Staff of the Law School
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© University of Tasmania, 1996.
Details shown above were correct at the time of publication. While every effort is made to keep this information up to date, the University reserves the right to discontinue or vary courses at any time without notice.



BLA662 Tax 1

Studies the taxation of income under the Income Tax Assessment Act 1936 (Cwlth). The unit aims to provide an understanding of the assessment of income tax adequate for those not planning on specialising in income tax practice. The unit is divided into two parts: (a) the concepts of assessable income, including capital gains, and allowable deductions; and (b) the taxation of tax entities (partnerships, trusts and companies); and an introduction to tax planning, tax avoidance and tax administration.

Special notes this unit is a prerequisite for enrolment in Tax 2.
teaching staff
campus & mode Hbt, int
unit weight [10%]
teaching pattern sem 1
prerequisites
corequisites
mutual exclusions
method of assessment
required texts, etc
Australian Income Tax Assessment Act 1936,  Butterworths or CCH edn.
Woellner RH et al, Australian Taxation Law,  CCH, 1993 (latest edn), or
Lehmann and Coleman, Taxation Law in Australia,  3rd edn, Butterworths, 1994.

recommended reading
Course: Bachelor of Laws (L3B)







Staff of the Law School
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© University of Tasmania, 1996.
Details shown above were correct at the time of publication. While every effort is made to keep this information up to date, the University reserves the right to discontinue or vary courses at any time without notice.



BLA663 International Trade

Examines the major international agreements which establish the rules governing trade between nations and their implementation in domestic regulatory systems. The GATT /World Trade Organisation (WTO), regional arrangements, including APEC, ASEAN, PARTECA and Australian and New Zealand CER, are considered. Topics include the concept of 'most-favoured nation' treatment, the use of tariffs as an instrument of trade policy, unfair trade practices such as dumping and subsidies, the WTO dispute settlement body, the General Agreement on Trade in Services, the agreement on Trade Related Intellectual Property Rights and trade and the environment.

Special notes
teaching staff Ms A Fitzgerald
campus & mode Hbt, int
unit weight [10%]
teaching pattern sem 1 - 2-hour seminar weekly (14 weeks)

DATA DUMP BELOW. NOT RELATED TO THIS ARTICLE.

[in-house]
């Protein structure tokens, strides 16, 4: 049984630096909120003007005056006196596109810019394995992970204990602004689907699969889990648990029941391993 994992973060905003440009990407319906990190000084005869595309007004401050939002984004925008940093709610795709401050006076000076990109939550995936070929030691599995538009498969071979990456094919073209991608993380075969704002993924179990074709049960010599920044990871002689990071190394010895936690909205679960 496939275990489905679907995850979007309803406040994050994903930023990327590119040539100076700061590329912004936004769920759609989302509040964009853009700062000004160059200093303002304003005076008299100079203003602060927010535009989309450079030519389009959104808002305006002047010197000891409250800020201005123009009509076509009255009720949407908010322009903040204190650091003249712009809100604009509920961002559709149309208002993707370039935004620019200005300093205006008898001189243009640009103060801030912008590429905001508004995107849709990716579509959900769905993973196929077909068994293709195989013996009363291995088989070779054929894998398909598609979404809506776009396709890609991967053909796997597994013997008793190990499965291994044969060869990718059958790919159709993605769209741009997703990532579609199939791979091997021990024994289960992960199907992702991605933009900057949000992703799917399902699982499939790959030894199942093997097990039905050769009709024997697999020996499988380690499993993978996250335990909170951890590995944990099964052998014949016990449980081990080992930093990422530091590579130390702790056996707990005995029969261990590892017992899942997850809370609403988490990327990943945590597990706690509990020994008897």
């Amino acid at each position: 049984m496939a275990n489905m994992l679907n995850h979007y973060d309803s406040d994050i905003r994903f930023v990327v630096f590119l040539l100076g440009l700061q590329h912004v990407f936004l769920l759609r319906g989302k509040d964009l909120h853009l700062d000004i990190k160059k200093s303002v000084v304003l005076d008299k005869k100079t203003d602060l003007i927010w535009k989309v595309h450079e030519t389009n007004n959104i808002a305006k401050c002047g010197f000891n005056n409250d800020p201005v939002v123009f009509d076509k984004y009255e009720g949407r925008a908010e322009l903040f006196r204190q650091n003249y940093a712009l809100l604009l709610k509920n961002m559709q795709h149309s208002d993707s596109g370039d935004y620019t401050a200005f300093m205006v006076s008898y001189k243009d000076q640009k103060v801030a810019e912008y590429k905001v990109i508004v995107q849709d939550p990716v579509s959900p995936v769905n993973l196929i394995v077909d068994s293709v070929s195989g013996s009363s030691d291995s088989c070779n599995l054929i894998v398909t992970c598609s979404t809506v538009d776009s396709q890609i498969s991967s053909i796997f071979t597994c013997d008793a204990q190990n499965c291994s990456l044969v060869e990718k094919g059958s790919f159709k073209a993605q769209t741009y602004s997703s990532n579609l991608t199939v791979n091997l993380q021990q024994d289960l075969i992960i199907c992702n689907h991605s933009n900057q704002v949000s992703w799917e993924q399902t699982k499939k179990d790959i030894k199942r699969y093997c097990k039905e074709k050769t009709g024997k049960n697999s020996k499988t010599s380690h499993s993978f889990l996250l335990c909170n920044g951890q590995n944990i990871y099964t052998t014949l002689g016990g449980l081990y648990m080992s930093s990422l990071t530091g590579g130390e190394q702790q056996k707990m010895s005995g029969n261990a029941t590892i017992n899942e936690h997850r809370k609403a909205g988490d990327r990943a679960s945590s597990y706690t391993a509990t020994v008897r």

prerequisites
corequisites
mutual exclusions
method of assessment 4,000-word research assignment (80%), class presentation and participation (20%)
required texts, etc
Pryles et al, International Trade Law,  Law Book Company, 1995.
Burnett, The Law of International Business Transactions,  Federation Press, 1994.

recommended reading
Course: Bachelor of Laws (L3B)







Staff of the Law School
To return to Units Contents Page
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© University of Tasmania, 1996.
Details shown above were correct at the time of publication. While every effort is made to keep this information up to date, the University reserves the right to discontinue or vary courses at any time without notice.



BLA664 Intellectual Property

Provides an overview of the major forms of intellectual property protection. The unit covers the statutory systems of copyright, designs, trade marks and patents as well as related areas including protection of trade secrets by the action for breach of confidence, passing off and the protection provided by the Trade Practices Act and the Fair Trading Act. In any particular year, the unit focuses on a selection of intellectual property regimes in which the law is developing rapidly or is under review, e.g. moral rights, computer software or biotechnology. A comparative and international approach is adopted.

Special notes
teaching staff Ms A Fitzgerald
campus & mode Hbt, int
unit weight [10%]
teaching pattern sem 2 - 2x1-hour classes weekly (14 weeks)
prerequisites
corequisites
mutual exclusions
method of assessment 4,000-word research assignment (90%), class participation (10%)
required texts, etc
Ricketson, Intellectual Property: Cases, Materials and Commentary,  Butterworths, 1994.
McKeough and Stewart, Intellectual Property in Australia,  Butterworths, 1991.

recommended reading
Course: Bachelor of Laws (L3B)







Staff of the Law School
To return to Units Contents Page
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© University of Tasmania, 1996.
Details shown above were correct at the time of publication. While every effort is made to keep this information up to date, the University reserves the right to discontinue or vary courses at any time without notice.



BLA665 Internal Company Structure

Examines the internal distribution of power within modern corporate structures, and the role of the general meeting and of the board of directors. The unit explores the statutory and common law remedies available for corporate defalcations and for abuse of power by the board or the general meeting. Students are expected to develop: an understanding of the roles played by various corporate organs, and the requirement imposed by equity, by the common law, and by statute upon each of these organs; a familiarity with relevant judicial decisions and an ability to predict future likely decisions; an understanding of the areas in which further reforms are required and the reasons for these reforms. Students are also encouraged to analyse the internal dynamics of corporate structures in political terms and to explore the various types of corporate persons and the reasons why it might be preferable to institute different legal regimes for different types of corporate persons.